This example shows how great an influence the leader of the nationalist movement had on the public.
Tong-A Ilbo, Joson Ilbo\and other newspapers in the homeland reported his arrival in Jilin in their headlines.
Students called on him at the Sanfeng Hotel\and asked him to lecture the Korean students in Jilin. Many independence fighters also went to him\and asked him to give a lecture. He accepted the invitation with pleasure.

The independence fighters used several channels to circulate news of the lecture, when\and\where it would be given\and by whom. They put up large advertisements in many of the city’s streets including Xiangfu, Chelou, Tongchuan, Henan, Beida\and Niumaxiang Streets.

The Korean residents in Jilin became extremely excited\and buoyant because of the advertisements; they even greeted one another by saying, “Have you heard that Mr. Tosan has arrived?”

The night before his lecture I spent my time with O Tong Jin, talking about An Chang Ho. O Tong Jin (alias Songam), having met in a foreign land after 17 years his former teacher rom his days at Taesong School, was overcome by extremely warm emotions. He recollected how An Chang Ho had examined him\orally when he was entering the teachers’ training course at the school\and how he had come to love him after his enrollment there. He even sang the Song of the Youth\and Students written by his old teacher\and recalled with feelings of high respect how much energy he had directed to cultivating the younger people’s spirit of independence. In particular, he gave me a vivid deion of his art of public speaking.

In his lifetime my father used to speak highly of An Chang Ho’s\oratory. rom what I had heard rom my father in Mangyongdae I had learnt that An Chang Ho started his independence activities through his\oratory\and that his reputation was inseparable rom his art of public speaking. I often wondered if it was true that when he spoke even the womenfolk of noble families were moved by his\oratory\and his theory of an ideal society\and donated their rings\and\ornamental hairpins to the patriotic cause. If it was true, then what was the secret of his\oratory that touched the heartstrings of the people? How good it would be if such a man of high reputation were to live in Jilin, instead of in America\or in Shanghai?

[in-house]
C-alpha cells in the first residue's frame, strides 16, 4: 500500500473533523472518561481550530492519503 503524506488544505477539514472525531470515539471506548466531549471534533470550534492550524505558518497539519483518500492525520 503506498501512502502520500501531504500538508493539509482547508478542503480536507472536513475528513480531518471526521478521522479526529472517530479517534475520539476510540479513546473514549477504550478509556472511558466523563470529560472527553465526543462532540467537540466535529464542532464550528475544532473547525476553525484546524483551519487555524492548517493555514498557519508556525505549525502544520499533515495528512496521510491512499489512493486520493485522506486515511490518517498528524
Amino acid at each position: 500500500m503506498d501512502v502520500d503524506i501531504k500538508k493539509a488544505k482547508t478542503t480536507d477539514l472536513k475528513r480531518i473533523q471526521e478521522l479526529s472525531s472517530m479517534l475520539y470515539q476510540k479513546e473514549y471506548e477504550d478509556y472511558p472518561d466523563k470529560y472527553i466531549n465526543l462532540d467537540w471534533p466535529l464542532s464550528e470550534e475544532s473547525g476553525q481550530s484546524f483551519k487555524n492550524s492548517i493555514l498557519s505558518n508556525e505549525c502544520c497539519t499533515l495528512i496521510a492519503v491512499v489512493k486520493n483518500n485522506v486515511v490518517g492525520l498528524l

“If I had the right to elect the president of my country after its independence, I would choose An Chang Ho,” O Tong Jin said.

His words stimulated my interest in the political lecture.

After the memorial service for Martyr Ra Sok Ju21 in the Dadong Factory outside the Zhaoyang Gate, An Chang Ho delivered a lecture.

The lecture was attended by representatives of the three “bu”\organizations who had come for the memorial service\and almost all the independence fighters, public figures,\and students\and young people rom the city. The hall was filled to capacity,\and many of the people in the audience had to stand around the sides.

The\orator spoke about “The Future of the Korean National Movement.” As we had heard, he was no common\orator. His eloquence provoked admiration rom the audience rom the outset. As he emphasized how the Korean nation could find a way out, filling the lecture with his profound knowledge of world history, the audience gave him several ovations. But the message of his lecture was questionable.

An Chang Ho lectured on the theory of perfecting the national character\and the theory of an ideal society. His first theory consisted of the renovation of individual characters\and the development of the national economy.

By the renovation of individual characters he meant that, since our backward country had become a colony of the Japanese because of the low level of the people’s characters\and of their self-training, the people should improve their characters so as to lead an honest life, work honestly\and achieve social harmony. His opinion was somewhat similar to that of Tolstoy in his Theory of Self-perfection\and to Mahatma Gandhi’s view that man could not win his freedom without transforming\and training himself.